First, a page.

• A Canadian non-profit is launching an anti-misinformation campaign called “Doubt It?” The collection of quizzes and public service announcements came in response to recent polling finding that Canadians are regularly exposed to misinformation but don’t always know how to combat it.

. . . the future of news

  • Services that will place “seemingly legitimate articles” on websites then spread them through inauthentic social media accounts have sprung up on criminal forums, according to a report from the Boston based threat researcher Insikt Group. Here’s NBC News’s report, which calls these actors “trolls for hire.”

  • A new report from the Oxford Internet Institute found that the number of countries that have experienced social media disinformation campaigns has risen to 70 from 48 in 2018. China is increasingly becoming a bigger player.

  • Two U.S. lawmakers teamed up to create a deepfake video for a House of Representatives subcommittee to illustrate the potential threat such videos pose. Lawmakers are increasingly concerned about the technology going into the 2020 election.

President Trump often points to his 2016 win when he’s under pressure from Democrats to argue that he has broad popular support. “Landslide” is a commonly used word.

In keeping with his strategy, this week he tweeted a picture, first shared by his daughter-in-law, Lara Trump, that showed a mostly red map (counties he won in 2016, as opposed to the blue ones Hillary Clinton won) with the words “Try to impeach this.”

But as CNN showed in a fact-check, there are problems with the map. First, it shows some counties that Clinton won as red instead of blue. Second, county-by-county maps can be misleading. As Holmes Lybrand and Daniel Dale wrote, such maps “do not distinguish between a county with millions of residents and a county with a few thousand.”

What we liked: There were several other good takes on the map as well, including stories from The Washington PostVoxThe Fresno Bee and a Twitter thread from the data visualization expert Alberto Cairo. We liked how CNN traced the origins of the map.

  1. Snopes published an in-depth investigation of a Facebook page that was run by Ukrainians and targeted older Americans with pro-Trump content.

  2. There’s a new tool for fact-checking manipulated audio.

  3. The Financial Times, reporting on the annual fraud and risk survey by the business intelligence firm Kroll, said “fake news” and the spread of false market rumors “are becoming an increasing headache for companies around the world.”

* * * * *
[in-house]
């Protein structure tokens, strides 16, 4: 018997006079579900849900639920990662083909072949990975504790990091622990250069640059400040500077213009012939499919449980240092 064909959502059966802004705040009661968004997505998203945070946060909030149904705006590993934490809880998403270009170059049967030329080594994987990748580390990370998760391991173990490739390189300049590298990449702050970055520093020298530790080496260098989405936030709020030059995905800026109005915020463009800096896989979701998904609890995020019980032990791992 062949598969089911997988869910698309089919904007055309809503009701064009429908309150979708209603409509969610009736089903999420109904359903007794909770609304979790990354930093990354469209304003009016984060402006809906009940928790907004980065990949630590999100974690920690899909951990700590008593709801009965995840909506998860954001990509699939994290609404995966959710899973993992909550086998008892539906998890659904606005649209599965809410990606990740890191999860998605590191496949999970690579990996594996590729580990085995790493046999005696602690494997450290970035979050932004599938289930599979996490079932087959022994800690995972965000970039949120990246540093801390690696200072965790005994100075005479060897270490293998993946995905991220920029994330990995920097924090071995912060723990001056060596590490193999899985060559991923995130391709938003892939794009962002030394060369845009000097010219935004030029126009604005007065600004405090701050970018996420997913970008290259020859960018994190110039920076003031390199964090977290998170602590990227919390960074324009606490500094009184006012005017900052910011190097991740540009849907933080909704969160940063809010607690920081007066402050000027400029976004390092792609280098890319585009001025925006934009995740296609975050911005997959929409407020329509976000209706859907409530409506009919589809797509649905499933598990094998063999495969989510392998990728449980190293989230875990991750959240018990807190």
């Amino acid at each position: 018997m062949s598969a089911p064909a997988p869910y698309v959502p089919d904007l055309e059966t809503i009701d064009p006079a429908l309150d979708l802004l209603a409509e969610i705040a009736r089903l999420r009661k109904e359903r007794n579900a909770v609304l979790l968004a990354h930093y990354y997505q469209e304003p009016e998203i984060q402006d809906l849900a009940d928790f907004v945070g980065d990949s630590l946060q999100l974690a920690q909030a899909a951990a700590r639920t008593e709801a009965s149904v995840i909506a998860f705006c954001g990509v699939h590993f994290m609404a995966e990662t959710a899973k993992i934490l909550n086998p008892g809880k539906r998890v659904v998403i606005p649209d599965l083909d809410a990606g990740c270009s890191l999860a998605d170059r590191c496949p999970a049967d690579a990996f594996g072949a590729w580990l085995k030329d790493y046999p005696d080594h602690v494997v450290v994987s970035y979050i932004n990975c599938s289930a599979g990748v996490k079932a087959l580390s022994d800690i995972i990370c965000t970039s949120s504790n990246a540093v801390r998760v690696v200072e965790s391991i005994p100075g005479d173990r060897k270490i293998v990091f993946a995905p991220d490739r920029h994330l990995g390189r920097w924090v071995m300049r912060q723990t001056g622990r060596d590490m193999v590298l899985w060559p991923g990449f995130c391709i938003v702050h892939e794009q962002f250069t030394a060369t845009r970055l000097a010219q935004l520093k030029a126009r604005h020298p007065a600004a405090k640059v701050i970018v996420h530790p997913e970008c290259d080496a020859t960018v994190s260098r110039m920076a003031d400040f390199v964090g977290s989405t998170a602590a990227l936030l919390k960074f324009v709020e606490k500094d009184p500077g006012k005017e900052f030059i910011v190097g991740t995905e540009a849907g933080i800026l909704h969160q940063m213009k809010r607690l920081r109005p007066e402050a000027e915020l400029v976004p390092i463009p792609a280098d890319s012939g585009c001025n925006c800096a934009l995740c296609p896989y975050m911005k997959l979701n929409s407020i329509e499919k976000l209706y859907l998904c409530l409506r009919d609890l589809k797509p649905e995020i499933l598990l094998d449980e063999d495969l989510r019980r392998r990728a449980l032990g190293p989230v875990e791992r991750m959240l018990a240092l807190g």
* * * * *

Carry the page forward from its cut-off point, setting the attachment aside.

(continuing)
4. After Trump lawyer Rudy Giuliani made several inaccurate claims on TV over the weekend, Nieman Lab published a piece that questions the news value of live interviews.

  5. Three nonprofit organizations signed a joint statement calling on the platforms to do more to temper misinformation spreading about the Hong Kong protests.

  6. Vice News reported that a Twitter executive has been working part-time for a British Army psychological warfare unit known for conducting disinformation campaigns. Twitter is among his platforms.

  7. A viral story linked transgender healthcare to thousands of deaths. NBC News broke down why it’s false.

  8. The Finnish Broadcasting Co. has developed a new game to teach people about the spread of misinformation online. It’s called Troll Factory.

  9. A new study found that people who understand how the news industry works are better able to recognize and understand online misinformation.

  10. BBC published a deep dive into celery juice health misinformation — who started it, how it spread on social media and what doctors think about it.

That’s it for this week! Feel free to send feedback and suggestions to factually@poynter.org.

DanielSusan and Cristina

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  • The newsletter skips the biggest fact-checking news of the week.

    On Sept. 27, 2019, the International Fact-Checking Network concluded its investigation of a fact check published by Science Feedback that had been used to limit the reach of Facebook content published by the anti-abortion group Live Action. The review said the fact check should have disclosed the bias of two clinicians cited in the fact check but otherwise found “The findings of Science Feedback’s fact-check were based on publicly available scientific evidence and as not the result of any bias. The claim that “abortion is never medically necessary” is false and inaccurate.”

    The IFCN review failed to uncover the fact Science Feedback used an altered quotation to float one of its criticisms of Live Action content. And also overlooked the fact Science Feedback used a fallacious argument (equivocation) to condemn the accuracy of Live Action content.

    The IFCN’s action does much to undermine its credibility. A review, at minimum, simply has to detect that a quotation was changed from “could perhaps do” to “could do” where the fact check alleges the speaker is misleading the audience by making it sound like “could do” has no real strings attached.

    The IFCN could recover some credibility with a do-over.